Special Actors (2019) review [Japan Cuts 2020]

Introduction

No one could have thought, not even Shinichiro Ueda, that his work-shop film with a no-name cast, One Cut Of The Dead (2019), would become such an extra-ordinary success, eventually earning more than 1000 times its original budget. Following such monster-hit is nothing but impossible. It would, in fact, not be the first time that the weight of having made such monster-hit is acts as a curse, perverting any future creative attempt. Luckily, as his latest narrative proves, Ueda does not fall in the trap of trying to emulate his monster-hit.

Japan Cuts 2020

Review

Kazuto Ohno (Kazuto Osawa) really wants to become a professional actor, but realizing his dream is hindered by his tendency to faint when being confronted and put under stress. Not long after failing an audition where he fainted, Ohno’s boss ends his contract for having fainted while on duty as a security guard and not having told his problem at the initial job-interview.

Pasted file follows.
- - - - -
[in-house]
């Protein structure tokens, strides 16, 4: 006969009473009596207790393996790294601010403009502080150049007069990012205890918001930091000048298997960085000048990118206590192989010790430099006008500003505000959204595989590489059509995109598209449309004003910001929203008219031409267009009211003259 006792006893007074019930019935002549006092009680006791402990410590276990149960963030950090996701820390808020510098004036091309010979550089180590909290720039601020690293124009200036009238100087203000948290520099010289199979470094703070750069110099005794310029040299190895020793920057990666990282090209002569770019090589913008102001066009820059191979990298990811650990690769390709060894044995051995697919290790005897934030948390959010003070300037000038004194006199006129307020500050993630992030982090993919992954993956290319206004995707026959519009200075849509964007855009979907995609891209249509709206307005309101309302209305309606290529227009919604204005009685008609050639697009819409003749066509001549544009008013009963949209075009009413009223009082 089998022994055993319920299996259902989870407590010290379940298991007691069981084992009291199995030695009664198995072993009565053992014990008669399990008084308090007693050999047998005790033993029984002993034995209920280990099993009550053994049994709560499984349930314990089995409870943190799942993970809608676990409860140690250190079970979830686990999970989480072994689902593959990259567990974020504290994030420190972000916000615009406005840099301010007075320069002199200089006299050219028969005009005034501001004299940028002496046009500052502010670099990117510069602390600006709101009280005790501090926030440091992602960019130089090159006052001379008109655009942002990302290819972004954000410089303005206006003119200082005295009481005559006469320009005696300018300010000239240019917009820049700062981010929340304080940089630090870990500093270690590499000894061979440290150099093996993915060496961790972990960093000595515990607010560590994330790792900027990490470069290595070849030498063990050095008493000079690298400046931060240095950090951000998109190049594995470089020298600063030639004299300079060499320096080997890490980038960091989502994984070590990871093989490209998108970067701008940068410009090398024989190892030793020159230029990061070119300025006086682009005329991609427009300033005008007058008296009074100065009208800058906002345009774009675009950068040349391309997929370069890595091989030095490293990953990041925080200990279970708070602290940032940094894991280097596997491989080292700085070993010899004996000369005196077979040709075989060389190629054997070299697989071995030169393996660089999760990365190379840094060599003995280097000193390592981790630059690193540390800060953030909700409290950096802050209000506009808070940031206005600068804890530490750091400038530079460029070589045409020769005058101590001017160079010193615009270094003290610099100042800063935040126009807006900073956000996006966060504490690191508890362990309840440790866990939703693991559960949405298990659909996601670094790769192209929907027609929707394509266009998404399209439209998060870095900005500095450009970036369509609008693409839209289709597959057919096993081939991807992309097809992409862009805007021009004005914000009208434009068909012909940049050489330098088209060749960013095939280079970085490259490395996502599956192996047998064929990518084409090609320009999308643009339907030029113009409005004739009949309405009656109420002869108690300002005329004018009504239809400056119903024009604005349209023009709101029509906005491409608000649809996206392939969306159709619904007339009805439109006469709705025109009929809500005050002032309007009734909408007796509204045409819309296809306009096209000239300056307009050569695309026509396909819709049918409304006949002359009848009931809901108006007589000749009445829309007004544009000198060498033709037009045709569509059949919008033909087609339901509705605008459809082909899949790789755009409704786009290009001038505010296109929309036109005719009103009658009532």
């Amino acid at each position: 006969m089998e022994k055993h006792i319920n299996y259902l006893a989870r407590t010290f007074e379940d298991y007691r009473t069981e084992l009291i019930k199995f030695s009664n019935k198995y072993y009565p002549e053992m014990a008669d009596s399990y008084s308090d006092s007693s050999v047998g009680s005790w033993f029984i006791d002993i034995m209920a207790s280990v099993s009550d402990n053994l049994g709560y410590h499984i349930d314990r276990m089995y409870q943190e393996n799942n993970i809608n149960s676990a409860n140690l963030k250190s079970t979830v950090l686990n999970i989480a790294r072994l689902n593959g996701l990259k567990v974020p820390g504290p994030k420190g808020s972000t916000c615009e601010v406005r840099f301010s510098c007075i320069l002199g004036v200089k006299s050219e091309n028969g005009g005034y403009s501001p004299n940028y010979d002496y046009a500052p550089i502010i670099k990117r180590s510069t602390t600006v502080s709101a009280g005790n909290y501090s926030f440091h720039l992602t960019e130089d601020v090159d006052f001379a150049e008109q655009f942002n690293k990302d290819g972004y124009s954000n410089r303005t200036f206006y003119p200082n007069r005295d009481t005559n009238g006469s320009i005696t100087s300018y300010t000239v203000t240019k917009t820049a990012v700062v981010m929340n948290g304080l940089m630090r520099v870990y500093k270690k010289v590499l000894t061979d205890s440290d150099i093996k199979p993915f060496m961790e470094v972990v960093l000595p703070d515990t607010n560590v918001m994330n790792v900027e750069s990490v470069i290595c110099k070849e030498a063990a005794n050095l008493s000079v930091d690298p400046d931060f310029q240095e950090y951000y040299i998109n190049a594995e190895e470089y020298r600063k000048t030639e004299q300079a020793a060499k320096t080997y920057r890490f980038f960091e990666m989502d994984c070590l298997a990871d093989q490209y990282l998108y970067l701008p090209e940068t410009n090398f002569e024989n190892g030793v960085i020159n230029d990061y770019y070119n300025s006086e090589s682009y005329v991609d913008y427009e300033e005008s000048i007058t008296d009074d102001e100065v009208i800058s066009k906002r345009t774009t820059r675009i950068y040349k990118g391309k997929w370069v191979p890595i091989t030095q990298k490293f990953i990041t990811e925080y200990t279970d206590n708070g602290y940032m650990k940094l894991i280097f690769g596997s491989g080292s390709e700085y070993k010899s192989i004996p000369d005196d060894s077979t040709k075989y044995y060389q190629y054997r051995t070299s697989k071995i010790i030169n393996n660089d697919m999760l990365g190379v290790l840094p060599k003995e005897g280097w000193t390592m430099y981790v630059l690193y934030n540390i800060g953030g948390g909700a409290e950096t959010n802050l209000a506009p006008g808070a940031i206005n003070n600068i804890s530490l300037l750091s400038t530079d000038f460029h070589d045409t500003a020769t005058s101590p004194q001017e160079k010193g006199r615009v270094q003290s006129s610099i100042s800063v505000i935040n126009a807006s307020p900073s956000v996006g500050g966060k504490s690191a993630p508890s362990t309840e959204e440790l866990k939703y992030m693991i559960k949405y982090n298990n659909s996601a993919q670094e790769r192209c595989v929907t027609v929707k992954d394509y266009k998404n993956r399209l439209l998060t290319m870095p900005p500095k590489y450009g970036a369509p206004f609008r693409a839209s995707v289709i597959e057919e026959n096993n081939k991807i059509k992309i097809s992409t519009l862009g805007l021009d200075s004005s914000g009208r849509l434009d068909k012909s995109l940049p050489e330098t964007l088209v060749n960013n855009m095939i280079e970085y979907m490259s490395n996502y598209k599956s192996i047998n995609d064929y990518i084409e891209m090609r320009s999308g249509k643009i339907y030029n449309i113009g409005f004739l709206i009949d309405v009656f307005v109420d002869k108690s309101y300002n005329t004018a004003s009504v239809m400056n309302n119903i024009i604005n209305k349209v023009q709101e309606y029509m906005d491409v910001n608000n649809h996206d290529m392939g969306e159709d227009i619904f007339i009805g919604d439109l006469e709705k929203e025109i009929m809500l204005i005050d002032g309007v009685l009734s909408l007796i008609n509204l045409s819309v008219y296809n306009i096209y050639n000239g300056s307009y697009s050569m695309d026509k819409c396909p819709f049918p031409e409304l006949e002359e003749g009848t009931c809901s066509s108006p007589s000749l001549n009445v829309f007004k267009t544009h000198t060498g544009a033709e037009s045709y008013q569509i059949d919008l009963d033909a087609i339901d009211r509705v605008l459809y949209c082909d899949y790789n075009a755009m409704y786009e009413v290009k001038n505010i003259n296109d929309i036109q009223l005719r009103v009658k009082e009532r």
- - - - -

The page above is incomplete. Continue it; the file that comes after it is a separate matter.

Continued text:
The same night, while doing one of his last shifts as guard, he witnesses a lowlife annoying a flirty couple. As he fears fainting, he does not interfere, but approaches the lowlife after he received a beating. To his surprise, this lowlife appears to be his younger brother, Hiroki (Hiroki Kono), and learns that the fight with the salary-man was planned and paid for. Hiroki, eager to help his brother, invites him to join the agency ‘Special Actors’ he works for. Then, one day, the agency is asked by a girl (Miyu Ogawa) to help save the family’s inn from the clutches of a pseudo-religious cult named Musubiru.